Interview with Author and Magician Alex Stone
Interview with Author and Magician Alex Stone about his book "Fooling Houdini."
Posted Oct 11, 2012
Why did you decide to write Fooling Houdini?
I’d been interested in magic and science pretty much all my life, so having the chance to write Fooling Houdini was a real gift. It allowed me to explore these two passions simultaneously and share them with other people. Not only that, but no one had written a book about the incredibly cool and strange and vibrant subculture that is the world of magic and magicians, a world I’d already been embroiled in for several years. I couldn’t believe that there wasn’t a book about this community. I had to write it.
Who fooled Houdini?
Dai Vernon, arguably the greatest sleight-of-hand magician of all time. At the height of his career, Houdini boasted that no magician could fool him three times with the same trick. One night, at a dinner held in Houdini's honor at the Great Northern Hotel in Chicago, Vernon executed a sequence in a trick known as the Ambitious Card, wherein a signed card rises to the top of the deck after being placed somewhere in the middle. Vernon repeated the effect eight times before Houdini and his wife walked out of the banquet hall in defeat. Magicians still perform the Ambitious Card to this day. It’s like the little black dress of magic. It never goes out of style.
What are the Magic Olympics?
The World Championships of Magic—a.k.a The Magic Olympics—is a triennial magic competition sponsored by the Fédération Internationale des Sociétés Magiques, or FISM, the world’s largest and most prestigious magic alliance. It’s a week-long affair in which the greatest conjurors from all around the world come together and compete for prizes in various categories—from card magic to mentalism to stage illusions. It’s the most important magic competition there is, with thousands of attendees and over a hundred competitors from dozens of different countries.
Ha-ha. That’s just a funny word for all the manufactured hype and bravado one finds in the magic world.
I found your description of the blind magician Richard Turner fascinating. How can you do magic if you’re blind? Are there advantages?
If you ask Turner, he’ll tell you that his blindness is an advantage, because he’s able to do it all be feel. He has extraordinary tactile abilities. He can dead cut any number of cards. He can do perfect, or “faro” shuffles on a table—an incredible difficult thing to do. And it’s all done by touch.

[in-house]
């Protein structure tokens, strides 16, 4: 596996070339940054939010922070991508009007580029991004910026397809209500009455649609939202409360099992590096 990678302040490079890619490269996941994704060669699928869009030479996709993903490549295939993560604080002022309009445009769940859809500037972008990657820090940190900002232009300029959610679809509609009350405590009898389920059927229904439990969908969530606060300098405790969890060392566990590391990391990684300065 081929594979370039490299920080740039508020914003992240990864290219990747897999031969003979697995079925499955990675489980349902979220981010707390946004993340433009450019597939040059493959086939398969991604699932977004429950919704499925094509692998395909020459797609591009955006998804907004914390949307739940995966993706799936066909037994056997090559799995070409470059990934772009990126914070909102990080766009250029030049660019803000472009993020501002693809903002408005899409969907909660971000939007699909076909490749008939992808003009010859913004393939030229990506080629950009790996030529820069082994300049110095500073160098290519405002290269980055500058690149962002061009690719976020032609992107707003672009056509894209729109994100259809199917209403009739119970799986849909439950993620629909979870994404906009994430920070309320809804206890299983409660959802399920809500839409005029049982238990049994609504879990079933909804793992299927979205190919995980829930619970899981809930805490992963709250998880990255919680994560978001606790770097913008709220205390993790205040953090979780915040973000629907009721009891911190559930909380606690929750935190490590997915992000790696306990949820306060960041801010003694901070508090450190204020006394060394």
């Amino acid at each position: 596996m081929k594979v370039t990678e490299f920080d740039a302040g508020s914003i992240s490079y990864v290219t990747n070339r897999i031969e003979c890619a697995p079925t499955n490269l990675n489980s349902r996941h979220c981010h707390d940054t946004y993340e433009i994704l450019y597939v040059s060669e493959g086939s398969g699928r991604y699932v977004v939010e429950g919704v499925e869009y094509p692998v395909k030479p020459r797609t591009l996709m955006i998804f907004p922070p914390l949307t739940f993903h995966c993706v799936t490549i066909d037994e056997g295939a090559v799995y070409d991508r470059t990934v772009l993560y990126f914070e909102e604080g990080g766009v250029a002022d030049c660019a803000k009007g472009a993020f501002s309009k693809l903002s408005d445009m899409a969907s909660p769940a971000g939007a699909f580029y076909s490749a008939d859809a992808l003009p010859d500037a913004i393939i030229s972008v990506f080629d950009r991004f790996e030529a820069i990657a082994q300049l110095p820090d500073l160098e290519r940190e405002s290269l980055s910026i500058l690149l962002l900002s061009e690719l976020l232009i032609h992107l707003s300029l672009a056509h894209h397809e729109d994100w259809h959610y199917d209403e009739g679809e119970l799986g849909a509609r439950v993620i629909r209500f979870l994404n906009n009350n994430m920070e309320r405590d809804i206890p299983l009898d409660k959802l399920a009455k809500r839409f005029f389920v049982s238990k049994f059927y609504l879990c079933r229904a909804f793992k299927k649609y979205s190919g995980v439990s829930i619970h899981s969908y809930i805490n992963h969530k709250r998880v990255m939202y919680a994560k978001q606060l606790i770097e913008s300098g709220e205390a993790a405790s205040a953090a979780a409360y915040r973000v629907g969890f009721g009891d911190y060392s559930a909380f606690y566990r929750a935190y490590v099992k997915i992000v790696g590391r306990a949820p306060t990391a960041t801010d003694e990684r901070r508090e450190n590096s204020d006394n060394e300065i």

Can anyone—even sighted people— develop his or her tactile skills?
Sure. Although it takes a lot practice.
What is cross-modal plasticity?
Cross-modal plasticity is when one major brain region takes over for another. It’s been found, for instance, that when blind people perform tactile tasks, the visual cortex is engaged. Not only that, but performance on tactile tasks among blind subjects is correlated with the level of activity in the visual cortex. This suggests that the visual cortex has retooled itself to process tactile signals. This is interesting, because it was long believed that each major brain region was only capable of handling stimuli from its own sensory channel—i.e. the visual cortex dealt exclusively with sight, the somatosensory cortex with somatosensory data, etc.
Do you apply psychology to your magic tricks?
Magic relies heavily on psychology—from influencing what people see and don’t see to manipulating their decisions to implanting false memories. Magic often strikes me as a kind of applied psychology.
How come Three-Card-Monte is still going strong, even though people clearly know they will be duped?
The three-card monte works not because people don’t realize it’s a scam. It works because the con artists is very skilled at convincing people that they can write themselves into the con—that they can beat the hustler as his own game. Not only that, but a typical monte scam employs a team of about six or eight people, each playing a distinct role. The shills, or confederates, will win and lose and cheat in various ways. This has the effect of convincing the sucker that he sees all the angles of the scam, and that he can beat it. It’s a very compelling ruse.
How come magic tricks still fool you even after you know the secret?
A lot of tricks exploit cognitive mechanisms that are hard-wired into our brains. So even if you know how a trick is done, it may still fool you. Also, the methods behind many tricks are quite sophisticated. So knowing the secret—or, really, secrets—won’t often help you when you see the trick performed. Plus, a good magician will vary his or her MO in order to keep you guessing. Indeed, magicians are always fooling each other with new (and even old) tricks. (That’s the whole point of magician competition such as the Magic Olympics.) It should also be noted that even if you know how a trick is done, it can still be very fun to watch, kind of like how a movie or a book can still be entertaining even if you’ve seen it before and know how it ends.
What do con artists and magicians have in common? Why are con artists the only ones we consider artists?